Sky Exposure Plane Two.

                        On all streets in the CBD-2 (excepting those street specifically designated in section 735-203(b)(2)a.), the Sky Exposure Plane Two shall have a base which is coincident with the center line of each such street; and

                        At the base has an elevation equal to the average elevation above mean sea level of the street center line from the intersection of one (1) street center line to the intersection of the next; and

                        Is inclined at an angle of sixty (60) degrees measured from the horizontal; and

                        Extends to a vertical elevation of two hundred (200) feet above the base; and

                        Then continues vertically at an angle of ninety (90) degrees measured from the horizontal; and

                        Extends to a vertical elevation, above the base, equal to infinity.

                        I don't see how this in any way limits development to three stories. Oh, yeah, and the Regional Center Plan is just that- a plan. It is not zoning code.
                      • Fear Mongering
                        BOB: Crum can't answer your question because he made it all up.

                        CRUM: Lies and half-truths about student apartments, the proposed number of tenants, and Indianapolis zoning laws have all been exposed. Do you not have any shame?

                        OTHERS: Normally I do not attack people so aggressively on boards (apologies to anyone still reading this train wreck...), BUT the use of fear mongering in public discourse about our neighborhoods is unacceptable.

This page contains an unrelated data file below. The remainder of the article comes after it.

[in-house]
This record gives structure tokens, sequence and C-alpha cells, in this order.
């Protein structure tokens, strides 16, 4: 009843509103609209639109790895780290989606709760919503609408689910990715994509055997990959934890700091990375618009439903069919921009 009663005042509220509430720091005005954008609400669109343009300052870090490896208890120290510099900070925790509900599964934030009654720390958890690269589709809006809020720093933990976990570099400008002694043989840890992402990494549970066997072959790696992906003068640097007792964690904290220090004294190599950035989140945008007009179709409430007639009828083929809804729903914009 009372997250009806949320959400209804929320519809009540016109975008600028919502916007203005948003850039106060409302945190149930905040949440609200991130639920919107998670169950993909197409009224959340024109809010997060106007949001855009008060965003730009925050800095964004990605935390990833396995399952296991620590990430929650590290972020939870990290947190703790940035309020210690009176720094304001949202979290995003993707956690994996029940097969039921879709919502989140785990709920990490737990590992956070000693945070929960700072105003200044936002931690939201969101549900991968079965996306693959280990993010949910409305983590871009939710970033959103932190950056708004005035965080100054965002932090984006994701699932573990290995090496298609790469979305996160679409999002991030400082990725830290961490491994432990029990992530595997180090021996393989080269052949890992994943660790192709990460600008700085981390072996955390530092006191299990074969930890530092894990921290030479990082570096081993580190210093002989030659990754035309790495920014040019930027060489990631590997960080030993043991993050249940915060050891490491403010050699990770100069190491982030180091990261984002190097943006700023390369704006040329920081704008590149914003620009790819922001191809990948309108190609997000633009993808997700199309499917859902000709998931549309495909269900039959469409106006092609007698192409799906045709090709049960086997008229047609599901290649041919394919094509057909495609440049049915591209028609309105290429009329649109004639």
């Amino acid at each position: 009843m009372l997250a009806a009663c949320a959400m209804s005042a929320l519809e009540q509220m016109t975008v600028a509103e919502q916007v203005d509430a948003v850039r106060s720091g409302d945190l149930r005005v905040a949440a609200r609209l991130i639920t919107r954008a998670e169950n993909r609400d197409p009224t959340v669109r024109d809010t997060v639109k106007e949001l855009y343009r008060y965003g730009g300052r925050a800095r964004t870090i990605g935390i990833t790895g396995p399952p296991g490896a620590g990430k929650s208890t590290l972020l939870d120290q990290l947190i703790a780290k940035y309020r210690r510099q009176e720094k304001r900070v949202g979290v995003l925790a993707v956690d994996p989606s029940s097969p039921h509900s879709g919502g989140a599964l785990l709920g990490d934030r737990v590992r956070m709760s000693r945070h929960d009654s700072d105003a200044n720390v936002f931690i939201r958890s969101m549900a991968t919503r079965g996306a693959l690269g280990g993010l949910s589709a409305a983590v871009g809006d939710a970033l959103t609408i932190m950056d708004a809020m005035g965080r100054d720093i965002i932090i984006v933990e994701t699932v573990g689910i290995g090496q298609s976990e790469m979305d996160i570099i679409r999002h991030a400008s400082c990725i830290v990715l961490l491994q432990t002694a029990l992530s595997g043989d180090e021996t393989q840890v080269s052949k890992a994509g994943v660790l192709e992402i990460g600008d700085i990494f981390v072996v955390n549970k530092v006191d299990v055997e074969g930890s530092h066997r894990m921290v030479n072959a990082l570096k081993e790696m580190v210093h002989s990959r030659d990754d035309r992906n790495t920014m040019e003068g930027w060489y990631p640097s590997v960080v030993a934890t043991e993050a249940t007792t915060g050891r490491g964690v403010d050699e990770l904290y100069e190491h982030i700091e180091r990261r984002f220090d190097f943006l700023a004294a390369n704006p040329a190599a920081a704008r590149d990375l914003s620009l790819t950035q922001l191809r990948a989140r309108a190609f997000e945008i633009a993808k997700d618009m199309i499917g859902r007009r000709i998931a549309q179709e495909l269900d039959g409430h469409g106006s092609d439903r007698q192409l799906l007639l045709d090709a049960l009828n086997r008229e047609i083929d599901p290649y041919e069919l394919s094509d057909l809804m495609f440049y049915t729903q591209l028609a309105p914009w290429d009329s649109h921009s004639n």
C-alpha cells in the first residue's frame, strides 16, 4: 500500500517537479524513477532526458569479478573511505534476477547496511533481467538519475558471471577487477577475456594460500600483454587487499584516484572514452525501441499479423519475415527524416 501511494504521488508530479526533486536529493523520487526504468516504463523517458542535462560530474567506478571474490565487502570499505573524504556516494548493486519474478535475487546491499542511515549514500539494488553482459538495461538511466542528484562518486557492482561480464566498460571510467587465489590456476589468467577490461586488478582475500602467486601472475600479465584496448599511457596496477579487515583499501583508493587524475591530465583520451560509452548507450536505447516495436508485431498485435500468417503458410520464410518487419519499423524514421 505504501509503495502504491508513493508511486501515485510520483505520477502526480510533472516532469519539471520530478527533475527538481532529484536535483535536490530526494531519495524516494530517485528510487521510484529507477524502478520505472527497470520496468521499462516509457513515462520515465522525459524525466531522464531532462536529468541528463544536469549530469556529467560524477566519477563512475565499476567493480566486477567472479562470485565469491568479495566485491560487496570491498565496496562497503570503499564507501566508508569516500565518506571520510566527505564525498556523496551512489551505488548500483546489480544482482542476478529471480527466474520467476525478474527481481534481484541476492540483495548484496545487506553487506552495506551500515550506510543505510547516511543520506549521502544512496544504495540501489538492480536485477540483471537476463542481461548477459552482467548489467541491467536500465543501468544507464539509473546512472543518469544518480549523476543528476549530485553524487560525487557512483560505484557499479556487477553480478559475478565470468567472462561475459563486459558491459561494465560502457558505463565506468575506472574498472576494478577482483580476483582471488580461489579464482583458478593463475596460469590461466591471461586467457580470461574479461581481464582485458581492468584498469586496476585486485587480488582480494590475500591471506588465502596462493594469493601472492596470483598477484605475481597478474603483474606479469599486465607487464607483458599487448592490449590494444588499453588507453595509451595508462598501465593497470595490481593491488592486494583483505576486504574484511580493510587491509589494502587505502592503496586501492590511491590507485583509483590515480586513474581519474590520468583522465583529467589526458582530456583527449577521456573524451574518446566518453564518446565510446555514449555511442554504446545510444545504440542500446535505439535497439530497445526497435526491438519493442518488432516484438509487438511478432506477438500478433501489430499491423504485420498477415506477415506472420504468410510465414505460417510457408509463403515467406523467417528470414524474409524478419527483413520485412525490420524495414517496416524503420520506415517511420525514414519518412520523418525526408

• Sticks & Stones
                          OK….I was wrong on the zoning issue but I have asked many legitimate questions regarding this project that were never addressed by my Critics:

                          • Inadequate parking (156 spaces for 75 one bedroom [75 cars] and 75 two bedroom [150 cars] apartments). Where will guests park?
                          • Available remote parking?
                          • Restroom protection and maintenance costs?
                          • High density, as compared to neighboring properties?
                          • Do any of my Critics live on the Canal?
                          • Do any of my Critics own property on the Canal?

                          It seems that there was a height and set back recommendation for the canal as work progressed north of Michigan Street.

                          Just walk the area North of Michigan Street.
                          You will notice (if you ever walked the Canal) that all of the buildings, both residential and commercial, North of Michigan Street (except for the Cosmopolitan)
                          are 3 levels and have landscaped set backs from the walkway. Some of the larger buildings have really large set backs with vast landscaping and are still only 3 levels.
                          The new IU buildings North of 10th Street are taller but they do have large set backs, great landscaping and are on a large lagoon.